Trigeminal Nerve

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trigeminal nerve

[trī′jem·ə·nəl ′nərv]
The fifth cranial nerve in vertebrates; either of a pair of composite nerves rising from the side of the medulla, and with three great branches: the ophthalmic, maxillary, and mandibular nerves.

Trigeminal Nerve


the fifth pair of cranial nerves. It contains sensory, motor, and autonomic fibers.

The nuclei of the trigeminal nerve are located in the brain stem. The fibers of the trigeminal nerve that constitute the larger, or posterior, root pass from the brain stem to the apex of the temporal bone, where the trigeminal ganglion is located. Three branches depart from the trigeminal ganglion, as follows. The ophthalmic (sensory) nerve leaves the skull through the superior orbital fissure and innervates the upper eyelids, the conjunctiva, the skin of the forehead, and the anterior part of the scalp. The superior maxillary (sensory) nerve leaves the skull through the foramen rotundum, enters the pterygopalatine fossa, and innervates the skin of the lower lid, the cheek and nose, the mucosa of the nasal cavity, and the upper jaw. The inferior maxillary nerve (which is joined to the smaller, or anterior, root of the trigeminal nerve, containing the motor fibers) leaves the skull through the foramen ovale and innervates the skin of the lower part of the face, the mucosa of the cheeks and tongue, the lower jaw, and the muscles of mastication.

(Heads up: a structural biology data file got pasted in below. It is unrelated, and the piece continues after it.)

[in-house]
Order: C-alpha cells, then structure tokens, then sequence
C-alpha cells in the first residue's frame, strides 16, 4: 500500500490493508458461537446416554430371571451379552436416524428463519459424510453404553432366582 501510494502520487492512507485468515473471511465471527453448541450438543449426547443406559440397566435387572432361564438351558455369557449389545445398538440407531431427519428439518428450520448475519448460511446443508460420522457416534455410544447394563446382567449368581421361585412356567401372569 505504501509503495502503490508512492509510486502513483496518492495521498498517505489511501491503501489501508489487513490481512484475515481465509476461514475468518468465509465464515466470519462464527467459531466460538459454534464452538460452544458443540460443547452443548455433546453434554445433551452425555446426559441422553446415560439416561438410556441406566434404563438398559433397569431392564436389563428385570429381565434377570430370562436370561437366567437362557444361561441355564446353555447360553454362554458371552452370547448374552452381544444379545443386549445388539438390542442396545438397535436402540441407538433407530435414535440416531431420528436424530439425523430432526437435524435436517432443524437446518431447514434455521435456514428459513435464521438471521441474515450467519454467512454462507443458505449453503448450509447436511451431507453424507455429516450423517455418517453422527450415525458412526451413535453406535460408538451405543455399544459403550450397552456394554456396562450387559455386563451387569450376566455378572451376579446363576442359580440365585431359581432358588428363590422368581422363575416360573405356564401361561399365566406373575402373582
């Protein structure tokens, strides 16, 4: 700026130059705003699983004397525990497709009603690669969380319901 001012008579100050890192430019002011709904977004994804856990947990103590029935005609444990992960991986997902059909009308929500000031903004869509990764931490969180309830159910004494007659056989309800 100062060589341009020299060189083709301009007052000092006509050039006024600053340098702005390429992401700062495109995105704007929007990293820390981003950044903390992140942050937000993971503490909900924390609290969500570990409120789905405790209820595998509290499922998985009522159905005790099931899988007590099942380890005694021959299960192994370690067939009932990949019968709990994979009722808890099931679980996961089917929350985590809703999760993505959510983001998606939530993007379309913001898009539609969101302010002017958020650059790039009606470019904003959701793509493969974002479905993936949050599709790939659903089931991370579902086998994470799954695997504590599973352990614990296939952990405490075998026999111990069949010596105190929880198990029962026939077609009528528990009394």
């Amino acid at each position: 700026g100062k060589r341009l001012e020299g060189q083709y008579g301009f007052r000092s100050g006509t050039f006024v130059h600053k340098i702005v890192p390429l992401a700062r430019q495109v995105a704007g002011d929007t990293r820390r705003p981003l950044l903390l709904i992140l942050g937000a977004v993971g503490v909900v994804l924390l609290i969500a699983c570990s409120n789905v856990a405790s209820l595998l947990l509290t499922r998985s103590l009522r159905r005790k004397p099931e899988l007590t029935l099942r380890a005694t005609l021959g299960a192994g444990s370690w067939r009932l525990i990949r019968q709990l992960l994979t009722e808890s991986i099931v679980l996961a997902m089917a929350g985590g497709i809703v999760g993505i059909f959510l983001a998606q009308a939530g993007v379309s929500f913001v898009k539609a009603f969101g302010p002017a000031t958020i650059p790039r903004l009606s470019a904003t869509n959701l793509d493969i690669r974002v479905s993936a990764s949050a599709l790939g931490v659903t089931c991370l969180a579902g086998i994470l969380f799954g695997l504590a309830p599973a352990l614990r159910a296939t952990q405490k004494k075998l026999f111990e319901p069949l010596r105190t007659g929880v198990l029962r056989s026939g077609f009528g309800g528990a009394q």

The trigeminal nerve takes part in many reflexes, including the corneal and mandibular (jaw) reflex. The most common disease of the trigeminal nerve is neuralgia, manifested by attacks of acute pain in the zone of innervation. Other diseases of the trigeminal nerve, including neuritis and infection with the virus of herpes zoster, are accompanied by sensory and motor disturbances in the zone of innervation.


References in periodicals archive ?
Trigeminal Nerve Stimulation (TNS) is the electrical stimulation of branches of the trigeminal nerve, including those located near the surface of the forehead.
Uc hastada lomber, altisinda torakal, birinde servikal, birinde cok sayida dermatomda, dordunde trigeminal, birinde sakral tutulum vardi.
During LeCompte's first surgery for microvascular decompression, doctors discovered an artery wrapped around the trigeminal nerve but in such a tricky fashion that it couldn't be unwound, so they inserted a "cushion" around the nerve to protect it from the blood vessel.
Magnetic resonance imaging (MRI) revealed a lobulated right-sided tumor in the trigeminal ganglion of the petrous apex, favoring a neoplasm.
This outpatient procedure involves insertion of a hollow needle through the cheek into the trigeminal nerve where it exits from the skull (Fig 1).
The trigeminal nerve is responsible for sensation in the jaw and face, so you don't want to destroy it, but you have to calm it down and stop it from firing randomly," explained Alksne, who is a professor of neurosurgery at UCSD.
Persistent primitive trigeminal artery aneurysm evaluated by MR imaging and angiography.
4) Though TTS may not occur for months to years after trigeminal injury, 30 years is an unusually long latency and suggests that a superimposed process provoked the syndrome.
DENVER -- Gamma knife radiosurgery is a well-accepted treatment for classic trigeminal neuralgia, but what's not widely recognized is that it's also quite effective in patients with the atypical form of trigeminal neuralgia, Anil A.
At first, Soares studied alligator tissue and noted that the dots connect to the trigeminal nerve, which is the thickest of the cranial nerves in an alligator.
She had been struck down with trigeminal neuralgia, a nerve condition so painful it is also known as suicide disease.